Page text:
Sloppy scholarly claims about Calvin force me to beat a dead horse
As I’ve been discussing the nature of Calvin’s two kingdoms doctrine over the past few days I keep coming across claims that Calvin did not interpret or apply the two kingdoms doctrine in institutional terms. I am not coming across these claims in scholarly works on Calvin. No, the claims are coming from non-scholarly articles or from reviews by scholars who have not published any significant work on Calvin’s political theology. Today someone pointed me to another review, this one by Henreckson in the Journal of Church and State, in which Henrickson claims that “For the early Reformed, the distinction between spiritual and civil realms was not primarily institutional, as it is for VanDrunen …”
I am sorry if you are tired of all this, but the obviously someone needs to continue to point out the obvious. I would rather talk about what we should do with the two kingdoms doctrine, or how we should apply it, but so be it. To be sure, Henreckson is correct about many in the Reformed tradition, including Zwingli, Bullinger, Hooker, etc. But it is not true about Calvin.
This morning I quoted Avis and Wendel. Here are two more scholars.
John Witte, in his Reformation of Rights (Cambridge University Press, 2007), states:
In a few passages in this early period, Calvin seemed to equate the heavenly kingdom with the church and the earthly kingdom with the state. He stated flatly, for example, that ‘the church is Christ’s kingdom’ and that the earthly kingdom is ‘the political order of laws and lawgivers.’ But such passages must be read in context. Calvin’s early two kingdoms theory was not simply a political theory of institutions, but a theological framework designed to distinguish the realms not only of church and state, but also of soul and body, spirit and flesh, inner life and outer life, conscience and reason, redemption and creation. (44)
Note, Witte agrees that there were other dimensions to Calvin’s two kingdoms doctrine. But it was also institutional. And the institutional aspect of his doctrine became more pronounced as time went on.
As his thinking matured, and he took up his pastoral and political advisory duties in Geneva, Calvin began to think in more integrated and more institutional terms. He blurred the lines between the earthly kingdom and heavenly kingdom, between spiritual and political life, law and liberty. He also focused more closely and concretely on the institutional responsibilities and relationships of church and state. (56)
Harro Hopfl, in his classic The Christian Polity of John Calvin (Cambridge University Press, 1982), writes extensively of Calvin’s understanding of the relation between church and state, and he shows how the two kingdoms doctrine is explicitly about this institutional relationship. As he states in one place:
Our account of Calvin’s conception of a Christian commonwealth must begin where he did in any matter of politia, at the top. The apex is the two-fold regime of magistrates and ministers. The ‘form’ of the latter, both as ecclesiology and as the ecclesiastical constitution of Geneva, has already be described … By contrast, the ideal form envisaged for the other head of the two-headed regime was nowhere clearly laid down. (152-153)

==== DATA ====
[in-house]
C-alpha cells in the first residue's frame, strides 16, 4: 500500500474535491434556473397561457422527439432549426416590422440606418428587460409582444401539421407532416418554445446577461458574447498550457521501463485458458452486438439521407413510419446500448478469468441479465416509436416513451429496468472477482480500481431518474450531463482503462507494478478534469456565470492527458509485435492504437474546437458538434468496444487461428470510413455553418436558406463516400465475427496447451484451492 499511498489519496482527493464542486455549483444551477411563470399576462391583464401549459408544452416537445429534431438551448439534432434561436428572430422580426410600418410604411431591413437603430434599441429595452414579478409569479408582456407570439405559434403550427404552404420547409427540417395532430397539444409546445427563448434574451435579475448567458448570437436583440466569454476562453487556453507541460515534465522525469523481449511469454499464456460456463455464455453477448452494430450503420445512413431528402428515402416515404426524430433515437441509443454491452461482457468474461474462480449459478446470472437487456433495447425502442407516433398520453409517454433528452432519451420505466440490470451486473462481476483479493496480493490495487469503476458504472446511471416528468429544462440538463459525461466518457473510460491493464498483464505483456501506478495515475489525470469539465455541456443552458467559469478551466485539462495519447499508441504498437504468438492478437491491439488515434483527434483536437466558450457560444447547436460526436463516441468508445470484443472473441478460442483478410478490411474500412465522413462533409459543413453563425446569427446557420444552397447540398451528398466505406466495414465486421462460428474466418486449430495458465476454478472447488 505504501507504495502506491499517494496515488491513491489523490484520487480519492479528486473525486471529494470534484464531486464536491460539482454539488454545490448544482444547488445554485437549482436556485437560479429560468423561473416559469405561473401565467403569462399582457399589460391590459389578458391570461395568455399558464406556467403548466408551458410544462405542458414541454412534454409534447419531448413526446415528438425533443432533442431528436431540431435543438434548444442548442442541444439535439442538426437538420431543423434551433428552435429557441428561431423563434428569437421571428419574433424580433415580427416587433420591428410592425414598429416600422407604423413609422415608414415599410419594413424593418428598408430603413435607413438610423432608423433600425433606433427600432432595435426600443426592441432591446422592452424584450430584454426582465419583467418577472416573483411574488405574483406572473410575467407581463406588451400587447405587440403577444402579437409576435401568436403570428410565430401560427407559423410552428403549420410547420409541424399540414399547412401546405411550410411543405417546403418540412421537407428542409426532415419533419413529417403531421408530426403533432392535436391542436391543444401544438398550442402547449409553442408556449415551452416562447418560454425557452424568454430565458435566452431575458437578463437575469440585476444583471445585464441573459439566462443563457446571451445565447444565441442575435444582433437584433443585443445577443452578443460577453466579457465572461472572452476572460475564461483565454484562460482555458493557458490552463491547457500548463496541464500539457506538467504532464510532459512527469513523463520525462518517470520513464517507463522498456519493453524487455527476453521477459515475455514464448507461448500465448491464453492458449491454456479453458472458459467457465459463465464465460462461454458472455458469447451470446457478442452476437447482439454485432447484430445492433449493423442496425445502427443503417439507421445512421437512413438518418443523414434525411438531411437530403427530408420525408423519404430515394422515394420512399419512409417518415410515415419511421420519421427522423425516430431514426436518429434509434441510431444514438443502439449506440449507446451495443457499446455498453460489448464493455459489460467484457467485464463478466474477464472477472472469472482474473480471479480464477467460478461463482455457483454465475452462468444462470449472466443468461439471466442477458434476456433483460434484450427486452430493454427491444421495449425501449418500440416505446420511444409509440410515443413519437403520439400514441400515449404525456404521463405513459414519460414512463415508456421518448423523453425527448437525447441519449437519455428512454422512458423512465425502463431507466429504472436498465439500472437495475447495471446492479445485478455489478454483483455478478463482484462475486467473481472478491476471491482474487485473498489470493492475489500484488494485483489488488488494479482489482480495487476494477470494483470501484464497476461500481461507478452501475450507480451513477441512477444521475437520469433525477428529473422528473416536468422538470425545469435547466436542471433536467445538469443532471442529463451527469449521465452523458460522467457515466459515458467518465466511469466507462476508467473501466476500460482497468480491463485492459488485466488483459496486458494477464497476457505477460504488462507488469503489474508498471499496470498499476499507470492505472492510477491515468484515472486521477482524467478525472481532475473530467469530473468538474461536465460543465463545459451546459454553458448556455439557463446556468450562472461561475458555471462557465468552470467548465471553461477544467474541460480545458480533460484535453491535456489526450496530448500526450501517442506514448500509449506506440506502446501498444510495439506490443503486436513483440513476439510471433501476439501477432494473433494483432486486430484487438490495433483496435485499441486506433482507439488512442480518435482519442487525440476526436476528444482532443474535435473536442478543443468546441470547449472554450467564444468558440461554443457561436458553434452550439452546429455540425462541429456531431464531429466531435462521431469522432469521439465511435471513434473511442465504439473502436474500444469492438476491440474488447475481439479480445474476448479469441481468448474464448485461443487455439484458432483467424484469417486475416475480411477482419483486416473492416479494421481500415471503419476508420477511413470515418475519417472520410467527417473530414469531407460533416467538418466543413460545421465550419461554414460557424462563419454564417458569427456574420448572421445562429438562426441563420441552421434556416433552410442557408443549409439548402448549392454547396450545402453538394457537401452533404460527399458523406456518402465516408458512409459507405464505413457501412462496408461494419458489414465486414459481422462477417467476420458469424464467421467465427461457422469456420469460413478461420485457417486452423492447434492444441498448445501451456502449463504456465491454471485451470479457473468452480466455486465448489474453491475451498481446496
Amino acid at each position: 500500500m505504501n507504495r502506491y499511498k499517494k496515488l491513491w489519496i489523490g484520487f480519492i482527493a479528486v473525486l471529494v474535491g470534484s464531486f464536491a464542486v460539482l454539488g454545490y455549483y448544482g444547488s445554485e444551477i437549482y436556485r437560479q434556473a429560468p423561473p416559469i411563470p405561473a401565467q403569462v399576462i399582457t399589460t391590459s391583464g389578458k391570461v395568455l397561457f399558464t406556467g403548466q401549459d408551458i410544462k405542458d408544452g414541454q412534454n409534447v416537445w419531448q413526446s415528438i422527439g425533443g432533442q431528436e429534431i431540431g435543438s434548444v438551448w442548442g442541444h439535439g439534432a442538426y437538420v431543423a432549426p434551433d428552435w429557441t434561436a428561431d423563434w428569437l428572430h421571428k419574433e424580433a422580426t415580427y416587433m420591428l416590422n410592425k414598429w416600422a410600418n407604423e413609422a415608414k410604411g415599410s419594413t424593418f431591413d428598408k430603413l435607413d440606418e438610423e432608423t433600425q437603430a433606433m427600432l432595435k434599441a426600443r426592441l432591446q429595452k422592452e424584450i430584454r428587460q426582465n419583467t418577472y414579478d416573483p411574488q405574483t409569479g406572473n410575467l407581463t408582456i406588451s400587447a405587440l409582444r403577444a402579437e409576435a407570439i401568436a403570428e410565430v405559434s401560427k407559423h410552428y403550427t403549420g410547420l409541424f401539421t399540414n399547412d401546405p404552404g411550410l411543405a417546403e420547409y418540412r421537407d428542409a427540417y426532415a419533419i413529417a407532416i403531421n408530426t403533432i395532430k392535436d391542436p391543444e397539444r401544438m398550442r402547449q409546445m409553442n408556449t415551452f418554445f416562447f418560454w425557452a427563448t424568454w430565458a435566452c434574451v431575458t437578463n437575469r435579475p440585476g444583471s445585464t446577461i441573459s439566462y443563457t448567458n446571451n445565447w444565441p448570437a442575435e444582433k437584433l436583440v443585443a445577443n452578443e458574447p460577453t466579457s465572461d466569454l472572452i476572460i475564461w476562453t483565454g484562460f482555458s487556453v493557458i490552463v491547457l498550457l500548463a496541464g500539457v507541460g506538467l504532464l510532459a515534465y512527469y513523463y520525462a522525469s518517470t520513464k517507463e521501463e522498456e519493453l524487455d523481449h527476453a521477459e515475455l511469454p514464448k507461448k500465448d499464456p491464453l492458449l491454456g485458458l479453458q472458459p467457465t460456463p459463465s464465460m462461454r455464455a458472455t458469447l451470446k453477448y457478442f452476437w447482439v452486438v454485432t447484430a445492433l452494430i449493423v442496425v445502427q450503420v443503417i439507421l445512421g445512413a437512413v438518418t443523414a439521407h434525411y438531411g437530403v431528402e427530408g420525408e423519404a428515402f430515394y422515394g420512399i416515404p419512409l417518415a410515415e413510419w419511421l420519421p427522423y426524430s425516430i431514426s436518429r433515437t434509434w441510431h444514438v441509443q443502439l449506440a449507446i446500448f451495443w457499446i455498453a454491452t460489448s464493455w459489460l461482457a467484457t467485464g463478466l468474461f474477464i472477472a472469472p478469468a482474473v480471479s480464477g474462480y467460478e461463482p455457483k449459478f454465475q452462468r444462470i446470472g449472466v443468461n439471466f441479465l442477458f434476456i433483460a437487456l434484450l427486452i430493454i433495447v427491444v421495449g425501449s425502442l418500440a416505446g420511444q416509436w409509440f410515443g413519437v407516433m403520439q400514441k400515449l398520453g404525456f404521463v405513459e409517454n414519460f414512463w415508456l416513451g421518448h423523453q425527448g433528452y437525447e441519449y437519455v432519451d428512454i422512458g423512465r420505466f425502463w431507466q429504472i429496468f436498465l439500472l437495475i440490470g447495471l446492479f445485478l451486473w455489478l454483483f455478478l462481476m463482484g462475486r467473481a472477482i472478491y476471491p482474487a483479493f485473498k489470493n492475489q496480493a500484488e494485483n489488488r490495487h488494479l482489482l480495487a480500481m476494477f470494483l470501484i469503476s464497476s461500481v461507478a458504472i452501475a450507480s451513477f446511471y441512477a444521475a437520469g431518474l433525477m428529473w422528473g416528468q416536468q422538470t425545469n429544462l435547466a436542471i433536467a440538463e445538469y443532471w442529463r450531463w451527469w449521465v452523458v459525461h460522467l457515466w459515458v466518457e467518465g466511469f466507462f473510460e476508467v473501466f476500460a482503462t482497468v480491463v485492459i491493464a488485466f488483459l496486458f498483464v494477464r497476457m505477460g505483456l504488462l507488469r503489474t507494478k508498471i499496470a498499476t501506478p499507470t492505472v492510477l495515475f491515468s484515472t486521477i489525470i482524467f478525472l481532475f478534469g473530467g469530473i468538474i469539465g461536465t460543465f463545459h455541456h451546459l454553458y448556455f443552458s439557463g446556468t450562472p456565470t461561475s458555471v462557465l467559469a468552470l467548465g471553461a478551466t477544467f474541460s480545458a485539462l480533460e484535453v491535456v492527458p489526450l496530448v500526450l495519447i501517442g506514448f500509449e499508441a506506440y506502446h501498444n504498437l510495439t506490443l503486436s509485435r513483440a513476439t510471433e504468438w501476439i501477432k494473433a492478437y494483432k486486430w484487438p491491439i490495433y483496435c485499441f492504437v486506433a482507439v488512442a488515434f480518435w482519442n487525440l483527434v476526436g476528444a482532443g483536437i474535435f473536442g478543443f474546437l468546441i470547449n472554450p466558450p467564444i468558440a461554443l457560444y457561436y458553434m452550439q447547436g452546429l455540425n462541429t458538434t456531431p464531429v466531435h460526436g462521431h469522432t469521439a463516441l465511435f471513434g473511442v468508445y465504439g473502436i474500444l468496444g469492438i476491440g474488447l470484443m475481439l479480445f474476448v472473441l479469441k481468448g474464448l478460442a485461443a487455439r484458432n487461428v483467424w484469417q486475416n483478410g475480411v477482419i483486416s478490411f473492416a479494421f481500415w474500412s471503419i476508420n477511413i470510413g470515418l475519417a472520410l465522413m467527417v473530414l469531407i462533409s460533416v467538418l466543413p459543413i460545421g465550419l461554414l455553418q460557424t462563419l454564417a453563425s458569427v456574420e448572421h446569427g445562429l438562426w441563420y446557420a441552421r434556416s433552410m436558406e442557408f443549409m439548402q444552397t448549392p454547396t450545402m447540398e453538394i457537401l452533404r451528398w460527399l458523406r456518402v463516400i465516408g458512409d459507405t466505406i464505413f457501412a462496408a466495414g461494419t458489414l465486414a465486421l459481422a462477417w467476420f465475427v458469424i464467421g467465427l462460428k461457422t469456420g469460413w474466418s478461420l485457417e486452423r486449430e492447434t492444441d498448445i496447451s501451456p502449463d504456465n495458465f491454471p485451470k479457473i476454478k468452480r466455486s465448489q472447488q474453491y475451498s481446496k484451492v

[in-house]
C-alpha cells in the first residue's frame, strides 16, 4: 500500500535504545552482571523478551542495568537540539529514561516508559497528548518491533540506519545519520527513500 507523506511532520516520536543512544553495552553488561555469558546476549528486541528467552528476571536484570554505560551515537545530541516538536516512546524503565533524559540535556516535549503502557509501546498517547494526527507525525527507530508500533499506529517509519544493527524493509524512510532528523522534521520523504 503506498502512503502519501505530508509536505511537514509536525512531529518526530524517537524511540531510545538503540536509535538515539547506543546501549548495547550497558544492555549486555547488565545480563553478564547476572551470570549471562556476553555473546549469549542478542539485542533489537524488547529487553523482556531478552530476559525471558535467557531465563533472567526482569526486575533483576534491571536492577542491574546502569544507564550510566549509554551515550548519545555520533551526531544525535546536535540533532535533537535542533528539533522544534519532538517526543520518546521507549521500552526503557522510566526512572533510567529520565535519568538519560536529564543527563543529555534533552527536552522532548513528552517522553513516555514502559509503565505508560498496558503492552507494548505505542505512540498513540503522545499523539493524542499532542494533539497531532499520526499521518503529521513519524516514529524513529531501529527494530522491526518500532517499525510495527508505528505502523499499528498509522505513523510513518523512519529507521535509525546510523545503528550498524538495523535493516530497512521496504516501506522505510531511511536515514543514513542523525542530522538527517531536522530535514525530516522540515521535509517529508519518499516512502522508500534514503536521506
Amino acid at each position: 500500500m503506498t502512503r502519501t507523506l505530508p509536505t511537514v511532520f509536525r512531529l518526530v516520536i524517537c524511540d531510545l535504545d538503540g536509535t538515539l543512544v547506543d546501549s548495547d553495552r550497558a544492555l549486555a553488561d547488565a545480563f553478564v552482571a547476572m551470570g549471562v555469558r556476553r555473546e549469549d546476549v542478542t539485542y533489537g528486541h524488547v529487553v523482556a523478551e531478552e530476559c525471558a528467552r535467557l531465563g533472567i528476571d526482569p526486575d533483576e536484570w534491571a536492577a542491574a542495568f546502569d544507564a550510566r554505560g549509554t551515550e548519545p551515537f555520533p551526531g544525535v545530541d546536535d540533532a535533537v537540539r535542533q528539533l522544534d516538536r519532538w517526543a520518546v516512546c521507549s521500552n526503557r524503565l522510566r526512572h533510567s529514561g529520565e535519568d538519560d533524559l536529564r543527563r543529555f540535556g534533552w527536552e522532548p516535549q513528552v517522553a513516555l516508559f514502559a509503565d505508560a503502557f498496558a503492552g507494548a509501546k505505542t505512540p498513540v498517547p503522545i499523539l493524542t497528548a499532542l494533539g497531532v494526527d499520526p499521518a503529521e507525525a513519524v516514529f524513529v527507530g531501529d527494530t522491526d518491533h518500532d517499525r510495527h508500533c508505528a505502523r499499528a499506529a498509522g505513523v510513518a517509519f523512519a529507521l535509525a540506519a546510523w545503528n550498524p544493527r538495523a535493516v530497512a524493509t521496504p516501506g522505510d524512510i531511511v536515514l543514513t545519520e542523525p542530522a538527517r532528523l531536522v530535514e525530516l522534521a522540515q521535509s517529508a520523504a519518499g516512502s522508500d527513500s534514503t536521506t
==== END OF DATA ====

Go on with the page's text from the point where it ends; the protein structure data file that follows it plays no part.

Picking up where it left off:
As his reference suggests, Hopfl has described the ecclesiastical regiment (or kingdom) earlier in his book. He argues like Witte that initially Calvin’s two kingdoms doctrine was less institutionally developed, but that as Calvin developed his ecclesiology it became more pronounced. This inevitably created conflict with the civil magistrates, which marked Calvin’s entire ministry in Geneva. As Hopfl writes,
For the City of God and the civitas terena are inevitably in tension, but nowhere more so than when the former is understood as the visible church represented by a spiritual regime, organized in every detail for authoritativeness and autonomy, confronting a secular regime which on Calvin’s account owes neither being, form nor legitimacy to the church. (122)
To be sure, Calvin thought the magistrate should enforce both tables of the law, and thus should enforce the true religion and protect the church, just like the kings of Old Testament Israel. He did not advocate the separation of church and state in the modern sense. VanDrunen admits that, as did I in my original essay. But to say that Calvin did not understand the two kingdoms doctrine institutionally is a claim I have not seen any major Calvin scholar make. We can argue over how Calvin understood the relationship between the two governments, and we can argue over whether he was right or wrong, or how we should apply it today. But one thing is clear. Calvin understood the two kingdoms doctrine institutionally, and that understanding played a major role in his political theology and ecclesiology. Indeed, that institutional distinction decisively shaped the Reformed and Presbyterian tradition moving forward, and it played a major role in the gradual (if bumpy, chaotic, and sometimes counter-productive) ride of the West towards the separation of church and state, a ride that proceeded because of or despite Bucer, Beza, Cartwright, Rutherford, Williams, Milton, Locke and numerous others.
The reason why Calvin’s two kingdoms doctrine is so helpful is not because we want to slavishly imitate him. It’s because he articulated the theological basis for the distinction between Christ’s spiritual kingdom and the political kingdom in a way that is bursting with wisdom and insight. In a time of increasing pluralism, as we wrestle with the relationship between the church and the state, it is immensely valuable to study why Calvin distinguished between the two kingdoms, and on what theological basis. To fail to do so is to abandon our own tradition.